This method is generally used on embarrassingly parallel workloads. Such workloads consist of processing data sets where each data point is independent of all other data points, at least as far as the type of analysis being done on the data (e.g., analysis of time series data where the time component is not relevant.) In the map operation above, the processing of Andy does not rely upon the processing of Bob, and vice versa, since we are just transforming the information in a trivial fashion. (However, the reduce operation, after the initial and typically higher cost map operation, could potentially use a barrier.) Since the data points can be processed separately, they can be easily distributed to other nodes for simultaneous processing. With n data points in a perfect world, we could reduce our sequential processing time for the map operation from n to 1 by processing across n nodes at the same time.

This is all fine and dandy, but how does functional programming really affect the bottom line? While there are many benefits, some of the most significant ones were touched on earlier: transformations and immutability.

If you can envision your process as a pipeline, you can implement it with a chain of functions with each feeding the next, preferably avoiding any intermediate state, until you achieve the desired output. Each of the map and reduce operations simply transform the data, generating an entirely new output based on the input. Each one of those transformations must be a “pure” function: it must not have any side effects (affect or be affected by the execution of other parts of the system) and it must be stateless (it must not affect future executions of itself.) If you will, imagine each of these steps as a separate function. For the above example:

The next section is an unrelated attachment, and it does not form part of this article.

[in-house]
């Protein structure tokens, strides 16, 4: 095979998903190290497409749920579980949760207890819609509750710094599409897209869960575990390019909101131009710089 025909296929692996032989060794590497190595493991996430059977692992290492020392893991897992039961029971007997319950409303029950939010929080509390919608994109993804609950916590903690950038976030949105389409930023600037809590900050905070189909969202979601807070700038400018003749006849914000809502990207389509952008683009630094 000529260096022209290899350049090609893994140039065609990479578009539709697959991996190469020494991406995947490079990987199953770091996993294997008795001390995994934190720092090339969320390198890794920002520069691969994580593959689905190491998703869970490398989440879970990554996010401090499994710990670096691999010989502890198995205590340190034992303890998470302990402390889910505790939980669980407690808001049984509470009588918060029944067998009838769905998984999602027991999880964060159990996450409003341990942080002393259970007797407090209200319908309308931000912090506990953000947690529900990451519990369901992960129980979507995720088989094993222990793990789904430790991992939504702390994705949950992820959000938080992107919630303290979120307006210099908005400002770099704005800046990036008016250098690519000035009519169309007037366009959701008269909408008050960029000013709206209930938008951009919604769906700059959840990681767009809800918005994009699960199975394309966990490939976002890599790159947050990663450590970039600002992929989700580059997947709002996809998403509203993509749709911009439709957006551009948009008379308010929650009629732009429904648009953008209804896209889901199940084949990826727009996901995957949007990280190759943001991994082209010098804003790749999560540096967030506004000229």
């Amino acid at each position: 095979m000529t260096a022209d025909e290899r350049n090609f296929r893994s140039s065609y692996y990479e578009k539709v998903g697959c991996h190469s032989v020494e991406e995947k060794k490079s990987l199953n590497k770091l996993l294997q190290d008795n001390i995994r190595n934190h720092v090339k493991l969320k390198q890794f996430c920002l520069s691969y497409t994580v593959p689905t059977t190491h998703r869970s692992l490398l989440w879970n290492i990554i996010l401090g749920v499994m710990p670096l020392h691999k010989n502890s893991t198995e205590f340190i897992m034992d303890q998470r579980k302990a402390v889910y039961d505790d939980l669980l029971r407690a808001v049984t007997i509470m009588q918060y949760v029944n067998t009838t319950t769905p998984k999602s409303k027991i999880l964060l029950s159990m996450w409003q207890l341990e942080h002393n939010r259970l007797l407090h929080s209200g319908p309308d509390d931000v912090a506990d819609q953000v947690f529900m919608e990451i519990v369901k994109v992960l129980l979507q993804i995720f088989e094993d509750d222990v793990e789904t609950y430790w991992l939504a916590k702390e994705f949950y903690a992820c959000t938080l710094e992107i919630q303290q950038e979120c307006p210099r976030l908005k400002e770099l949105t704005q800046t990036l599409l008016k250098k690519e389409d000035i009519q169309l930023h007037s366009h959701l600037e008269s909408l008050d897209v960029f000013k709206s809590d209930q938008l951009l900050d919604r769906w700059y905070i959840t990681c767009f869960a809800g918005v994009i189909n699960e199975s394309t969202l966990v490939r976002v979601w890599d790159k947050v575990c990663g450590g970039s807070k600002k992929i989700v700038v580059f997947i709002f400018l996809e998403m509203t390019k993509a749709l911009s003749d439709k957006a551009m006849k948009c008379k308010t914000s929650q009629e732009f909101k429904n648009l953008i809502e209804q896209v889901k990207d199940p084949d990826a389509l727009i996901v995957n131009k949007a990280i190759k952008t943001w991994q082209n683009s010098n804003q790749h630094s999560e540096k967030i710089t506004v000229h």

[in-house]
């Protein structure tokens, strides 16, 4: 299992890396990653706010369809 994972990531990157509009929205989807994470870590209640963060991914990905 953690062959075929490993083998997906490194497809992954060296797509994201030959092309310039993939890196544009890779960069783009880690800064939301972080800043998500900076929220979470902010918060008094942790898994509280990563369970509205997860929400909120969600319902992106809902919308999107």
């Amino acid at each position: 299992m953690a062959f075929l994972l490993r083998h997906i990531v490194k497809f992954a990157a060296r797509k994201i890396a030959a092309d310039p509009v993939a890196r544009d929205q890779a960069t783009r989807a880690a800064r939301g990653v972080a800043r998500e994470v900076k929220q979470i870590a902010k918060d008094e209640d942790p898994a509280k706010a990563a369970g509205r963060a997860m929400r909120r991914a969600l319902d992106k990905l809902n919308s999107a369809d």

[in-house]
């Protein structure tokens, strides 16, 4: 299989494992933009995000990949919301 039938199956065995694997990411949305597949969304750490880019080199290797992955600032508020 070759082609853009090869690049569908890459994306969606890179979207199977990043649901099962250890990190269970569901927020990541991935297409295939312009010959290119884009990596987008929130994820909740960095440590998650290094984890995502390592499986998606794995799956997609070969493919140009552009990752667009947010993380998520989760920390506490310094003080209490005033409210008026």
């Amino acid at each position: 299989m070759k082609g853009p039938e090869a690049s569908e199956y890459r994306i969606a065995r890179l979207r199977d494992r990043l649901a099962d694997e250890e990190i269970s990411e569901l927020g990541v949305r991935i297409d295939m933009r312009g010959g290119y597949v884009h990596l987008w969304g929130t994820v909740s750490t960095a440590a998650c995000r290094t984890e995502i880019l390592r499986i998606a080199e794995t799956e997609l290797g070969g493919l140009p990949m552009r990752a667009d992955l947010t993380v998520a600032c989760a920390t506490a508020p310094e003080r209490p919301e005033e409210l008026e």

[sourcecode]
result = filter(reduce(map()))
[/sourcecode]

or

[sourcecode]
result = map | reduce | filter
[/sourcecode]

Closely tied to transformations is the concept of immutability, where “variables” are assigned values only once. This is perhaps the core benefit of functional programming in this context. When there is no shared, mutable state between processes, the needs for complicated synchronization and full knowledge of all possible program states is obviated. Failing to satisfy these requirements is the source of many software defects, and without them, the programmer is freed to think about the actual problem at hand and not the machinery around making it happen.